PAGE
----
Here’s what that means: judges are experts in weighing what evidence is relevant, and what evidence is merely inflammatory. We know when evidence is more probative than prejudicial, and vice versa. We have decades of experience in evaluating conflicting testimony and making difficult credibility determinations.

Most campus sexual assault cases rely primarily on testimonial evidence rather than physical evidence. Credibility determinations are key. The decades of experience spent on the bench, evaluating testimony in numerous settings, and examining closely when someone is telling the truth about an extraordinary or atypical situation is of incredible value when deciding these difficult cases. A panel of student and faculty “honor code” adjudicators cannot, and should not, make these calls. Title IX demands, at a minimum, more seriousness, professionalism, and neutrality than that.

The idea of Regional Centers works because colleges and universities are not equipped to handle these types of disciplinary proceedings. These are not cases about cheating, or about the line between thorough sourcing with sloppy attribution and actionable plagiarism. They are very difficult cases, involving intense emotional vulnerability and difficult credibility determinations. They resemble criminal litigation in many ways, but often do not find their way into the criminal justice system.

This is true for many reasons, not the least of which is the difficulty presented by the “beyond a reasonable doubt” standard of proof, which is extremely high. Prosecutors are free to exercise what is known as prosecutorial discretion, allowing them to decline certain cases regardless of how weak or strong the evidence, and regardless of the relative severity of the underlying offense.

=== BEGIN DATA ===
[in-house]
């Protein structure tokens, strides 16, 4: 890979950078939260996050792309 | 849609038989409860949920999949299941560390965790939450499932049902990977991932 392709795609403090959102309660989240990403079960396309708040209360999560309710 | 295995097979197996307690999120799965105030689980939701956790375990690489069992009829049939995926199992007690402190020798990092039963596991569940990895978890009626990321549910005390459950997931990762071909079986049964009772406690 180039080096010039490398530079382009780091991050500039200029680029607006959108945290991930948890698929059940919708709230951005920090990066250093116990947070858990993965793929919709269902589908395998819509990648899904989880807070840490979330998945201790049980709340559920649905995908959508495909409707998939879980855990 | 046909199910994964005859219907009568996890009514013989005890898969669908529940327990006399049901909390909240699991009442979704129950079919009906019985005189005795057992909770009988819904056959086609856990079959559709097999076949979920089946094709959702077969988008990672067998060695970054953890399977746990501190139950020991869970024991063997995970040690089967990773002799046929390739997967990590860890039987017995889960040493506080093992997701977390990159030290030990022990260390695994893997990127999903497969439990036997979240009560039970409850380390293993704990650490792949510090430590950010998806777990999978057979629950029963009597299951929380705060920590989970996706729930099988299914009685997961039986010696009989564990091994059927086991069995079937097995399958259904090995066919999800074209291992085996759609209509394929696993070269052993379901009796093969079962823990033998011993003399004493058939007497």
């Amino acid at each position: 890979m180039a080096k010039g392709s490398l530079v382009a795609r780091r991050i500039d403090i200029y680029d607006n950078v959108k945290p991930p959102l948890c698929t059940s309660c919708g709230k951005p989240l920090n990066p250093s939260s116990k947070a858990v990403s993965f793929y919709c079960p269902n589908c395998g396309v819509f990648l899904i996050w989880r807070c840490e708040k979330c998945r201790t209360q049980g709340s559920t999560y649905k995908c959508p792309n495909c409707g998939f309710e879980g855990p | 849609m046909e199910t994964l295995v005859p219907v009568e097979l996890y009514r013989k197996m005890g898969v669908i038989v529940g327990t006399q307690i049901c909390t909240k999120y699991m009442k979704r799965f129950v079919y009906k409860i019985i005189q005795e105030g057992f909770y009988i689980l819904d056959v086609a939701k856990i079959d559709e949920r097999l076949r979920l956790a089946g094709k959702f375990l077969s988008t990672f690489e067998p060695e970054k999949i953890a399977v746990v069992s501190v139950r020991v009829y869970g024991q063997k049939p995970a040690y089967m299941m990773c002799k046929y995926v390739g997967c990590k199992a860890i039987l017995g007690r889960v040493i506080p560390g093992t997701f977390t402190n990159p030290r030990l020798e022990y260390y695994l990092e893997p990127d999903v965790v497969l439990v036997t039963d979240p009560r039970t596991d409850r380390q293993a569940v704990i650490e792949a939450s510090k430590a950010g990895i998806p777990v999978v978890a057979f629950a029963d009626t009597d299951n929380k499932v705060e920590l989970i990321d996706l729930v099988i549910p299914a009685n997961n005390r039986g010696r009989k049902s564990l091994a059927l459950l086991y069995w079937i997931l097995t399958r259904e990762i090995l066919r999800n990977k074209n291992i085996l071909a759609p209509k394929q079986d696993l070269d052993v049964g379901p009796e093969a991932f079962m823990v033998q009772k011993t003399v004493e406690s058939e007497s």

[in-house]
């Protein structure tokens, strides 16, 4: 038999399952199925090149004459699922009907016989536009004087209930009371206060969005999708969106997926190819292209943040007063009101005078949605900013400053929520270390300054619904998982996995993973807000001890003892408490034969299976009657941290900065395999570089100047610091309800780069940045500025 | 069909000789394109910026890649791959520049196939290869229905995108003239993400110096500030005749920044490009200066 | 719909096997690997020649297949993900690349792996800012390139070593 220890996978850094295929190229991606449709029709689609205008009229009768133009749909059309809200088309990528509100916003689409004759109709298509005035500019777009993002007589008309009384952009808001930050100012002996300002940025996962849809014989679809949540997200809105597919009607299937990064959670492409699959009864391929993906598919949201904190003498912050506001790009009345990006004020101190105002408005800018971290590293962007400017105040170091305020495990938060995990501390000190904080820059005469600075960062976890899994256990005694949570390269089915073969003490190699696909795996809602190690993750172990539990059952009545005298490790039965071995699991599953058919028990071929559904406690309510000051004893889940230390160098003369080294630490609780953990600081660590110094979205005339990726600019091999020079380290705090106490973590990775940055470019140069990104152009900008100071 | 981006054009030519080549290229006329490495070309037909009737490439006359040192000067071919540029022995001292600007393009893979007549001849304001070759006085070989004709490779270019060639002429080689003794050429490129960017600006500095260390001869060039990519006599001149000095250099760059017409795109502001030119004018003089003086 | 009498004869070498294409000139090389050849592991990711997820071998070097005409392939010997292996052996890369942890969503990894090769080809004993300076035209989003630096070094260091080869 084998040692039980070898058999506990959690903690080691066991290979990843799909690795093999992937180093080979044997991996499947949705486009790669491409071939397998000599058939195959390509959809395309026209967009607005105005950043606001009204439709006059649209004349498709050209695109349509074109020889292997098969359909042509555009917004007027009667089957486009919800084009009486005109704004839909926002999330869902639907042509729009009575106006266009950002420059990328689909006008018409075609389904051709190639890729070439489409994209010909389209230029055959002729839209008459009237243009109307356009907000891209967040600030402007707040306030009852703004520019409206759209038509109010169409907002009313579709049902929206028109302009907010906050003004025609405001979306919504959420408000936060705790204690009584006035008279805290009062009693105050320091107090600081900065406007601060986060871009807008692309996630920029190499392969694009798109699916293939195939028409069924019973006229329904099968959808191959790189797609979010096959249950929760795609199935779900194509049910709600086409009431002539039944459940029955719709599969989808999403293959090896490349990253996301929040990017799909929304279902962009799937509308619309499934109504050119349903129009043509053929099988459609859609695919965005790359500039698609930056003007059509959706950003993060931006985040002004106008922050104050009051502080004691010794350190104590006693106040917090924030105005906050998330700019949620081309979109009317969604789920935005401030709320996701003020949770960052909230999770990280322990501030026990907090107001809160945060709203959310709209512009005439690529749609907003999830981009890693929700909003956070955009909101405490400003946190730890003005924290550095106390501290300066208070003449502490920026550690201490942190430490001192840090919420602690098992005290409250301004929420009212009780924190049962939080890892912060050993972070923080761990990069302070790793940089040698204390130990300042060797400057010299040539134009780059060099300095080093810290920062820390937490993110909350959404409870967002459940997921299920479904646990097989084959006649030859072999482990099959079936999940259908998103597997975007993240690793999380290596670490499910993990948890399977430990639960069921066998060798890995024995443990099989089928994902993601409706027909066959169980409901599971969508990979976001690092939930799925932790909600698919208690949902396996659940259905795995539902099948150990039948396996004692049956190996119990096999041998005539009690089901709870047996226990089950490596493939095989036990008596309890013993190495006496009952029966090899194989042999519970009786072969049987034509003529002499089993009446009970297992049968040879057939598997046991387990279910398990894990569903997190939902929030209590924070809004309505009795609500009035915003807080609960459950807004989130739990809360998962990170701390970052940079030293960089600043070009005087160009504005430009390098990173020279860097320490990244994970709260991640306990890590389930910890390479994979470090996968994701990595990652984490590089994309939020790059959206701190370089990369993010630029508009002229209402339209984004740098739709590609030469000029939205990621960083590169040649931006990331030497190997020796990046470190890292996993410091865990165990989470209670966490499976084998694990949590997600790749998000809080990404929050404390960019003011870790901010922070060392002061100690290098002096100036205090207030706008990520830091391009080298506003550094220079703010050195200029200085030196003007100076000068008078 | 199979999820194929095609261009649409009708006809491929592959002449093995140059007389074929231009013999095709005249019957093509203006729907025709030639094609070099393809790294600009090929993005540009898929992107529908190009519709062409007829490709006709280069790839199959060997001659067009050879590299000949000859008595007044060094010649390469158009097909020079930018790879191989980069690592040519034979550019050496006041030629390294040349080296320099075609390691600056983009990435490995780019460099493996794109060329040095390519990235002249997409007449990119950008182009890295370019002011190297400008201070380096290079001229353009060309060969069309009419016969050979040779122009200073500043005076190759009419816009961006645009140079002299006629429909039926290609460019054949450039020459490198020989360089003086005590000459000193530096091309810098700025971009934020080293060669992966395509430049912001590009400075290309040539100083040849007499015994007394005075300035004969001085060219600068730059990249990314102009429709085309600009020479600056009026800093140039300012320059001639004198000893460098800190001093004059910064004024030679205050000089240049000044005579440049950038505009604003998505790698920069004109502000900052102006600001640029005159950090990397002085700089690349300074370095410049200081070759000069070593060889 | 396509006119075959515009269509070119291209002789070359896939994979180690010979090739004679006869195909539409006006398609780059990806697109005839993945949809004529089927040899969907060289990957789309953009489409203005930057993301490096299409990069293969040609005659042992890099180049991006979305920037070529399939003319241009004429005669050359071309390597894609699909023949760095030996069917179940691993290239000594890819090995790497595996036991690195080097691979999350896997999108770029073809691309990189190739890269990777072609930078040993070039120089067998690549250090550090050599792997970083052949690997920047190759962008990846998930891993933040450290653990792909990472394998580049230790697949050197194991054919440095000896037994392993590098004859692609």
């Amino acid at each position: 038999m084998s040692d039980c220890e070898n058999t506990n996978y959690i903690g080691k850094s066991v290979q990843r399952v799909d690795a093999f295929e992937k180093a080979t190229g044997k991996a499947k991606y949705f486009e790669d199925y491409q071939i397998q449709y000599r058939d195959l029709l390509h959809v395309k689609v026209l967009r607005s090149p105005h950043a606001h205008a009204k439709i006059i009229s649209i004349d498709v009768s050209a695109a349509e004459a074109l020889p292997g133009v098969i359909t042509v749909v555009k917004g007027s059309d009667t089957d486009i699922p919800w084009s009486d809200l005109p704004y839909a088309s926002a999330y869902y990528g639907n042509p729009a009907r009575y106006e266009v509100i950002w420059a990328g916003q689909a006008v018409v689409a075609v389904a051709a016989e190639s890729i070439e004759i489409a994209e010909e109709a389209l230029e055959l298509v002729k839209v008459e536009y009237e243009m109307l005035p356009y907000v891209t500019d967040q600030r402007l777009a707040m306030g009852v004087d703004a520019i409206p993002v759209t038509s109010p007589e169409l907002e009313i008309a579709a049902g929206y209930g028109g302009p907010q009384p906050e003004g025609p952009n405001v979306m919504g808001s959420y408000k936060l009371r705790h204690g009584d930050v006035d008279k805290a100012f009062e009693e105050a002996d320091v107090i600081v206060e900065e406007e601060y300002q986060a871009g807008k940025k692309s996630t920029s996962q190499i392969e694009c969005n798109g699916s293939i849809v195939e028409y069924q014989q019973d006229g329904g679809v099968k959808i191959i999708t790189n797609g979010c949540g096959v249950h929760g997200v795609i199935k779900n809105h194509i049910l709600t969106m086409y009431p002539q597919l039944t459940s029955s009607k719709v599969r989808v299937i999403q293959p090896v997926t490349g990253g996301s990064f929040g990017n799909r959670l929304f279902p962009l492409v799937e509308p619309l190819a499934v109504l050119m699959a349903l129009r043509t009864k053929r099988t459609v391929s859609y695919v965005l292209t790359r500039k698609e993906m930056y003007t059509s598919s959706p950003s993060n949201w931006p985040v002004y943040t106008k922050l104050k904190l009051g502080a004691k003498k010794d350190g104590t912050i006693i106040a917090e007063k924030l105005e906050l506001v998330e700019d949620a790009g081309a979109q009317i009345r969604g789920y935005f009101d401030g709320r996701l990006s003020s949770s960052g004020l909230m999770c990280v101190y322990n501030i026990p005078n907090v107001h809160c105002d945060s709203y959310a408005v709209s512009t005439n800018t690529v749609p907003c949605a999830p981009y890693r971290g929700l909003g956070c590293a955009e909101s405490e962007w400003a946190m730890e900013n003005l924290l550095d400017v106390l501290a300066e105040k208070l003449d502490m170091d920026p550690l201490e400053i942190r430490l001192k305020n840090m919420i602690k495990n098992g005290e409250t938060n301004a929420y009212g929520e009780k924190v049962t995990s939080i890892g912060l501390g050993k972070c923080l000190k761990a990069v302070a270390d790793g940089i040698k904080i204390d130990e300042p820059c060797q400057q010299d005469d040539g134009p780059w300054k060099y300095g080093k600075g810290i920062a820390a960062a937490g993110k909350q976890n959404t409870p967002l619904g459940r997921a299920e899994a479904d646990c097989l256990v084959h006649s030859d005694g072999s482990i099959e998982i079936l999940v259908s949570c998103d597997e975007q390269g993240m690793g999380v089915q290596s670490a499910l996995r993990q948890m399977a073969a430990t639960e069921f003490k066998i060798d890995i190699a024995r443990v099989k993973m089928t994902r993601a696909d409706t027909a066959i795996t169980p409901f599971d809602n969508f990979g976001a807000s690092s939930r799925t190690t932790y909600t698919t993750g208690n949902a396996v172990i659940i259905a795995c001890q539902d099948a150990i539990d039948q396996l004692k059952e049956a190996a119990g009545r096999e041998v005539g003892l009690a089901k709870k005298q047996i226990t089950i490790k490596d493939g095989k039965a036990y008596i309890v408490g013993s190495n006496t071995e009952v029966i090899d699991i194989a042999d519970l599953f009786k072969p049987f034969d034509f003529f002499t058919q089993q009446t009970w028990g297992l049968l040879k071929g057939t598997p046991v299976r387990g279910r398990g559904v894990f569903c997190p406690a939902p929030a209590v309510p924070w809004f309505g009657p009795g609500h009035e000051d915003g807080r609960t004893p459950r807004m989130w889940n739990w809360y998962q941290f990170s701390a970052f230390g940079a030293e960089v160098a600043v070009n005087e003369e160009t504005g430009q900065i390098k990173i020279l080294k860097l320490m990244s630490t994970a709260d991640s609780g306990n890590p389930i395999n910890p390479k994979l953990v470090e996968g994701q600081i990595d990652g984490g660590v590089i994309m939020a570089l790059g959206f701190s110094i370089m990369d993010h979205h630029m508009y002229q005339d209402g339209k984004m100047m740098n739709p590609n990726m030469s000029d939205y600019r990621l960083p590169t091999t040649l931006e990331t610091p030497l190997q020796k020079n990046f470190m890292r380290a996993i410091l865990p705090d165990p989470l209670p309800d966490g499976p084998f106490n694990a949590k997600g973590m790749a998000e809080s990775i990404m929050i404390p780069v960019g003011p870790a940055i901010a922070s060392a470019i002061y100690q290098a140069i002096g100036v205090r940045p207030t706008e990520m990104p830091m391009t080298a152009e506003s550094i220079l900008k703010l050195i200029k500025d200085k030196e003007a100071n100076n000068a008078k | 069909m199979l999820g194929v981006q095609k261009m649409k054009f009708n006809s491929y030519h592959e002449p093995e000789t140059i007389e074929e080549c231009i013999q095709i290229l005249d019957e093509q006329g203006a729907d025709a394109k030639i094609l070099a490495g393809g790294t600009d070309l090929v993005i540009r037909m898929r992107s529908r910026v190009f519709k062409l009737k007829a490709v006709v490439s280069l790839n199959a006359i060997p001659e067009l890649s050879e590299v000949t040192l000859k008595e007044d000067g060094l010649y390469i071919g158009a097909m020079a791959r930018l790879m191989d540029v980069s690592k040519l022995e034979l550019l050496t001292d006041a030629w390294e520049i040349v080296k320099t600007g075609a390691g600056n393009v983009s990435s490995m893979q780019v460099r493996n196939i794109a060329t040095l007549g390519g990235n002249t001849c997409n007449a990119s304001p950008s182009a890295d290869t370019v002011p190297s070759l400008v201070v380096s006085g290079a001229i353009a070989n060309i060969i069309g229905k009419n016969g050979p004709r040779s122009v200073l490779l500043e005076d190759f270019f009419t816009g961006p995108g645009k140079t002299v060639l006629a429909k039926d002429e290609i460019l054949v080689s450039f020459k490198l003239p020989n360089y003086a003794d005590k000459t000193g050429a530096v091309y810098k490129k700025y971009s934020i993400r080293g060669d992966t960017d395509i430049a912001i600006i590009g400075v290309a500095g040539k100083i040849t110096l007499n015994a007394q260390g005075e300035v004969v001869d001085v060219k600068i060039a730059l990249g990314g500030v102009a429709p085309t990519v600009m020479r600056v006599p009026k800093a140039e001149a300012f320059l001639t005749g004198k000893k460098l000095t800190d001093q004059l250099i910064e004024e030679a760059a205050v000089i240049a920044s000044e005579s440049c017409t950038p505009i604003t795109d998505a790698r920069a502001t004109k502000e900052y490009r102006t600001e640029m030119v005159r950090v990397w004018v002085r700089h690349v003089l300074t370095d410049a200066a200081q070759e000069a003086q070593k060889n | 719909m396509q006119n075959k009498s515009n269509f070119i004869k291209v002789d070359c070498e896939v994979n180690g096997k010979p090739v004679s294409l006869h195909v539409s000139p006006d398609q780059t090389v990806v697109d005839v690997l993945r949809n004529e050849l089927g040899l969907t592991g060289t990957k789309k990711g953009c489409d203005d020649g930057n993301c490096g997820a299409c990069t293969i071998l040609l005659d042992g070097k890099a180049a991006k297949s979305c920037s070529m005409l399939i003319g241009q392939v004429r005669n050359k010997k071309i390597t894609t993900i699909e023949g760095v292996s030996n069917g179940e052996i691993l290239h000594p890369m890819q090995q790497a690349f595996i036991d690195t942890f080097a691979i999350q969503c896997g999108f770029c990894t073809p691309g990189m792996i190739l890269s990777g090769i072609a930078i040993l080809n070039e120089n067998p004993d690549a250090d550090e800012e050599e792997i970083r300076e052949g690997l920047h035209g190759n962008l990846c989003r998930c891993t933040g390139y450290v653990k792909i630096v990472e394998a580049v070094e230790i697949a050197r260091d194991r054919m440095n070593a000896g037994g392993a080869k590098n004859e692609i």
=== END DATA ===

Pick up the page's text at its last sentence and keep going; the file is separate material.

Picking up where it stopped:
It is unfortunate that Candice Jackson, acting head of the U,S, Department of Education’s civil rights office, told the New York Times in July that “90 percent” of campus sexual assault cases amounted to regrets about drunken sex, an assertion that is not based on any data. She subsequently apologized, but her comments, in an environment where the majority of survivors of sexual assault do not report, can only exacerbate that problem.

An Opportunity for Improvement

The Regional Center model holds great promise in encouraging reporting. It will help to convince people accused of having committed an assault to participate in restorative justice programs, which often produce more satisfactory resolutions than traditional adjudications, from the victims’ perspectives. It would be best if the Regional Centers hosted such programs and offered them to all students, even for victims of rape, who have been violated in the most intimate way and should be assured of the utmost fairness and empowered to make critical choices about how they pursue justice. Staffed by professional specialists, with training and experience, the Regional Centers can take on the heavy responsibility of evaluating these cases in light of training in fact-finding and the law of relevance and prejudice.

Regional Centers may have the added benefit of reducing colleges’ liability and insulating them from charges of gaming the statistics. This system can bring needed objectivity, independence, and transparency that is currently lacking, and that may be difficult for campuses to provide. Promotion of a version of the Regional Center plan with these improvements would represent true leadership from America’s colleges and universities. The Regional Center system will allow schools to get back to doing what they do best: educating students.